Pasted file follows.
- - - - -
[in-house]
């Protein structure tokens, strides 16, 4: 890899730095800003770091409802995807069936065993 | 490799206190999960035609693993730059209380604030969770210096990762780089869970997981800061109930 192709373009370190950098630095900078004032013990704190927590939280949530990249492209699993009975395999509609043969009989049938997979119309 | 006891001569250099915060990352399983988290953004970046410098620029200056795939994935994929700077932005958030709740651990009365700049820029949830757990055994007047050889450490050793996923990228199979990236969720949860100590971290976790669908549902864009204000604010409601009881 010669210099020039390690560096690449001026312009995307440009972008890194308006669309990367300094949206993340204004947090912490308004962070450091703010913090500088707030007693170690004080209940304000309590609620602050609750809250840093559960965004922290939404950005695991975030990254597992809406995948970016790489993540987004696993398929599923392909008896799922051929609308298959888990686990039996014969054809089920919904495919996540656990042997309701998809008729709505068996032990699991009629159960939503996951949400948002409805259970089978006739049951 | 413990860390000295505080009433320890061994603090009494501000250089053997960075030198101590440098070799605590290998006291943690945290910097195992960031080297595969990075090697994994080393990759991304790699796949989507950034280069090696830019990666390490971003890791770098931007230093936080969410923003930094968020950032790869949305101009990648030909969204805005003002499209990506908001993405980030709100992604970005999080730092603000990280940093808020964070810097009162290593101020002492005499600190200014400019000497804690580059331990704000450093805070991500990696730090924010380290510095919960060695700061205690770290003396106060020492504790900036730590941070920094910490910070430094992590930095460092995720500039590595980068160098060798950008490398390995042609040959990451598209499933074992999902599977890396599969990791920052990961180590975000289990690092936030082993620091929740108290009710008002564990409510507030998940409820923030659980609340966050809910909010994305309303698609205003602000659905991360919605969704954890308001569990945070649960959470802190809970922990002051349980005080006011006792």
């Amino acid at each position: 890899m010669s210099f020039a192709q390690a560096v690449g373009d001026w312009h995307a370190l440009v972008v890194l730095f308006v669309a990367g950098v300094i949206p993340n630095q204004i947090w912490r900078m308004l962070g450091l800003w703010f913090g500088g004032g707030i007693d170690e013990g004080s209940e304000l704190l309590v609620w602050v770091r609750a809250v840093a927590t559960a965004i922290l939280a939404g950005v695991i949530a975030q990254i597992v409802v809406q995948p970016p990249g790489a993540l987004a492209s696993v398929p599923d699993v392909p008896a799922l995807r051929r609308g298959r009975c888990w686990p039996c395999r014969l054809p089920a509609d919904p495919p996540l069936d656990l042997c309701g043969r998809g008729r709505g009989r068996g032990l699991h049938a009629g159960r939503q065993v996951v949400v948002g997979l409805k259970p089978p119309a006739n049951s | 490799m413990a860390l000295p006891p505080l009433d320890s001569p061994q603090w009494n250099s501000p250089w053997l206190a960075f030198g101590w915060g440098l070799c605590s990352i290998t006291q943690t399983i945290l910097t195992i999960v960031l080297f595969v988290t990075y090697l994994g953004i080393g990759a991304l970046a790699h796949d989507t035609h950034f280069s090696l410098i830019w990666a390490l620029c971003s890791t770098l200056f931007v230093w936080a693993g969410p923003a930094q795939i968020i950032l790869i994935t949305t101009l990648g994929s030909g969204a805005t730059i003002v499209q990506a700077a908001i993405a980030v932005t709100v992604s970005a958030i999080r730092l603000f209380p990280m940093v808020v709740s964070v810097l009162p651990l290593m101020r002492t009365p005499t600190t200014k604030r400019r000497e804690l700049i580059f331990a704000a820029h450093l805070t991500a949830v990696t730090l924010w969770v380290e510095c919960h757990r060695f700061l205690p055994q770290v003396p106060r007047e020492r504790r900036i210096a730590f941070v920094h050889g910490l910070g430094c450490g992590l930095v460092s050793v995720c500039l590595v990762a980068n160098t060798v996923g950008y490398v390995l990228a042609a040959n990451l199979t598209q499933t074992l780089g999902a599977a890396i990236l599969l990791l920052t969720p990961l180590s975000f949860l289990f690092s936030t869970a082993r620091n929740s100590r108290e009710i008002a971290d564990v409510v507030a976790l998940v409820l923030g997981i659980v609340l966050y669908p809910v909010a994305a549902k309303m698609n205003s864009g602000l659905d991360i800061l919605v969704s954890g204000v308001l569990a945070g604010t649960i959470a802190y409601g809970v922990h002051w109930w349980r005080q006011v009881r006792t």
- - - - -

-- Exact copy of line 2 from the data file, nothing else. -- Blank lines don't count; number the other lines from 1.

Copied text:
């Protein structure tokens, strides 16, 4: 890899730095800003770091409802995807069936065993 | 490799206190999960035609693993730059209380604030969770210096990762780089869970997981800061109930 192709373009370190950098630095900078004032013990704190927590939280949530990249492209699993009975395999509609043969009989049938997979119309 | 006891001569250099915060990352399983988290953004970046410098620029200056795939994935994929700077932005958030709740651990009365700049820029949830757990055994007047050889450490050793996923990228199979990236969720949860100590971290976790669908549902864009204000604010409601009881 010669210099020039390690560096690449001026312009995307440009972008890194308006669309990367300094949206993340204004947090912490308004962070450091703010913090500088707030007693170690004080209940304000309590609620602050609750809250840093559960965004922290939404950005695991975030990254597992809406995948970016790489993540987004696993398929599923392909008896799922051929609308298959888990686990039996014969054809089920919904495919996540656990042997309701998809008729709505068996032990699991009629159960939503996951949400948002409805259970089978006739049951 | 413990860390000295505080009433320890061994603090009494501000250089053997960075030198101590440098070799605590290998006291943690945290910097195992960031080297595969990075090697994994080393990759991304790699796949989507950034280069090696830019990666390490971003890791770098931007230093936080969410923003930094968020950032790869949305101009990648030909969204805005003002499209990506908001993405980030709100992604970005999080730092603000990280940093808020964070810097009162290593101020002492005499600190200014400019000497804690580059331990704000450093805070991500990696730090924010380290510095919960060695700061205690770290003396106060020492504790900036730590941070920094910490910070430094992590930095460092995720500039590595980068160098060798950008490398390995042609040959990451598209499933074992999902599977890396599969990791920052990961180590975000289990690092936030082993620091929740108290009710008002564990409510507030998940409820923030659980609340966050809910909010994305309303698609205003602000659905991360919605969704954890308001569990945070649960959470802190809970922990002051349980005080006011006792």